The genetic makeup of children only plays a small role in their reading ability.
Researchers from the Institute of Education analysed data from the Avon Longitudinal Study to see if there is a relationship between kids from a lower social background and poor reading skills, the BBC reports.
They discovered genes only accounted for two per cent of the achievement gap between those from the highest and lowest social background, highlighting the importance of people in the teaching profession when it comes to developing these attributes.
As part of the study, reading tests taken by kids of seven, nine and 11 years of age were looked at, with the results divided into five socio-economic groups, while three different genes were considered. Kids with professional parents got an average of 60 out of 100, while children with unskilled parents typically scored 42.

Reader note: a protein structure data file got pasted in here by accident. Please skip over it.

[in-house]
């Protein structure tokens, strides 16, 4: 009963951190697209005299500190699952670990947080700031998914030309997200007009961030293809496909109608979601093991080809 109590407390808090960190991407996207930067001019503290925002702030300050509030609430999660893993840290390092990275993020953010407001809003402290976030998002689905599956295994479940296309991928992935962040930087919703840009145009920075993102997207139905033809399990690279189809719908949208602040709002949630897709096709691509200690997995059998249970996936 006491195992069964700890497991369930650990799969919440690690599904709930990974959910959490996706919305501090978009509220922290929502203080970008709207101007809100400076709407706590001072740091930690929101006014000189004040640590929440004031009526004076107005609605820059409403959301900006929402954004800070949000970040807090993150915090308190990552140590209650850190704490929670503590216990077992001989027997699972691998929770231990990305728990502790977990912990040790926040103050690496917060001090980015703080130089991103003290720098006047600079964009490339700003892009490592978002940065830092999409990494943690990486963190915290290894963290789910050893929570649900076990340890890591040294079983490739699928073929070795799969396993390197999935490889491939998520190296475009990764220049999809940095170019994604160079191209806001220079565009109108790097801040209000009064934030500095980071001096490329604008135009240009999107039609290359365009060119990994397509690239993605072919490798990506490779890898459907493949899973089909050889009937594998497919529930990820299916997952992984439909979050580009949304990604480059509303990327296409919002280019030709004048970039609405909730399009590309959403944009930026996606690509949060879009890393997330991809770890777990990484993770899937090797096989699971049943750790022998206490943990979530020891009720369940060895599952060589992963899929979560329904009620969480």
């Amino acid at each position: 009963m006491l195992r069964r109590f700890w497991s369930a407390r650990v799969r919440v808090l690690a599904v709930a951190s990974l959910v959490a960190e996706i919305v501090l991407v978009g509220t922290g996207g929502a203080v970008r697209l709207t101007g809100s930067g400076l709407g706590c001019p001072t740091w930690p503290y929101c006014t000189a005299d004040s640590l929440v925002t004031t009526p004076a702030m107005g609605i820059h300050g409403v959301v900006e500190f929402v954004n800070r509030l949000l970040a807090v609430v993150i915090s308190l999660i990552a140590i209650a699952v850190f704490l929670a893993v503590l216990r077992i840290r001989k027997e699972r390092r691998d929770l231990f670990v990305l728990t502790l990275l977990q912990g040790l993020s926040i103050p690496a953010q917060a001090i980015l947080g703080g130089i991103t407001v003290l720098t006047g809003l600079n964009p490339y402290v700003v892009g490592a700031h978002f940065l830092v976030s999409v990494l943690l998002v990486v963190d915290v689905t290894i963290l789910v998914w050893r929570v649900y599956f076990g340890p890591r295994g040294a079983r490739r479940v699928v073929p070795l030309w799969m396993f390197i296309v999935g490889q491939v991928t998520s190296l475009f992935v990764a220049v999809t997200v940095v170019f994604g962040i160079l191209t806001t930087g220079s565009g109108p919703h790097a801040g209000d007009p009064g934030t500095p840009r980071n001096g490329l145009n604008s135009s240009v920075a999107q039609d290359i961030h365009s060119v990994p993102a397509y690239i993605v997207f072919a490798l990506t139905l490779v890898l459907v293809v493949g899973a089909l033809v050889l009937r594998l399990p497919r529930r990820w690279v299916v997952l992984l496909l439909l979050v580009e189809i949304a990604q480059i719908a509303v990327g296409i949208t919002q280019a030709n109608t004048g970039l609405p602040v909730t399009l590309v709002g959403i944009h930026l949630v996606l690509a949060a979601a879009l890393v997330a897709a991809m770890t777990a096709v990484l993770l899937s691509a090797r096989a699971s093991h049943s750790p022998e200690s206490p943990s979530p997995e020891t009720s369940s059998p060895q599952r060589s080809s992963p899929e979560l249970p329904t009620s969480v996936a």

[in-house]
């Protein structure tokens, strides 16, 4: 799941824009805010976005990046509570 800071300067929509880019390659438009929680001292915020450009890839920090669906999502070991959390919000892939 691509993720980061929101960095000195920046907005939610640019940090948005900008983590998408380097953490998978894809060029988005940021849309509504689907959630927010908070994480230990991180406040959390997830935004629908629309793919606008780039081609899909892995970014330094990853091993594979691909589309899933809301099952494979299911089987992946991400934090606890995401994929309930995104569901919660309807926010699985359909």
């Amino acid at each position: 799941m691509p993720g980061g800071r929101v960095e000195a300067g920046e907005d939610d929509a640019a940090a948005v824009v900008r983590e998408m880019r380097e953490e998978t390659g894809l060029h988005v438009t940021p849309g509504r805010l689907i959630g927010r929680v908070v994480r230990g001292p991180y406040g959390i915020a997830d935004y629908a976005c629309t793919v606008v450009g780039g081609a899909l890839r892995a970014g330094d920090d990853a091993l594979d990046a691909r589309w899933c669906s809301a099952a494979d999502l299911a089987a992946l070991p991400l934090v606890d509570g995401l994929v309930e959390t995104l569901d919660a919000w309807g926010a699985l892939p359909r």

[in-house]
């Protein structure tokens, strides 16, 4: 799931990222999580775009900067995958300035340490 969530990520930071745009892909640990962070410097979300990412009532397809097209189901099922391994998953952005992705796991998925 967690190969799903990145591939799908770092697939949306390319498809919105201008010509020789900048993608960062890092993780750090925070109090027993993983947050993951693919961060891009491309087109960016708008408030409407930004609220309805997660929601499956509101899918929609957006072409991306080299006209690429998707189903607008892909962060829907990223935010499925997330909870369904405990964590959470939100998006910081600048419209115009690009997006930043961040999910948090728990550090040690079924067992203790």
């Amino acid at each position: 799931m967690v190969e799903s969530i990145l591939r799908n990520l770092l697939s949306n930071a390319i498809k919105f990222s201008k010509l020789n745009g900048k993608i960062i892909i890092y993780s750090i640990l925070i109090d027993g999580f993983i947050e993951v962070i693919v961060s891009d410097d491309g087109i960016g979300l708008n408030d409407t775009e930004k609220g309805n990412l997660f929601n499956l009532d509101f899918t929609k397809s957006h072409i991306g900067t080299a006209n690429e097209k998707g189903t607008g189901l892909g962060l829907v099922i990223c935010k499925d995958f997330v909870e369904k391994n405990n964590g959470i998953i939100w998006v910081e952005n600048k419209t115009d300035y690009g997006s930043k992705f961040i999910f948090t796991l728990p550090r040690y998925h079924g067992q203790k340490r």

This is in contrast to previous research in the area. For example, an earlier study suggested 75 per cent of the variation in children's reading skills is based on genetic factors.
Dr John Jerriam told the news provider: "We were thinking that there would be a comprehensive and substantial link because of previous research, but that's not what we found.
"It is a very small difference and it may come back to the fact that we can only look at these three genes. Many more genes maybe implicated in the reading process - possibly hundreds, each with small independent effects."
This demonstrates how important it is for primary school teachers to help kids along the way. For example, research by Oxford and York universities has discovered the phonics tests introduced in 2012 for six-year-olds in England is working well when it comes to identifying children who are struggling to read.
Once those in teachers jobs have established who needs assistance, they can come up with specific plans to boost the skills of the children in danger of falling behind.
Posted by Theo Foulds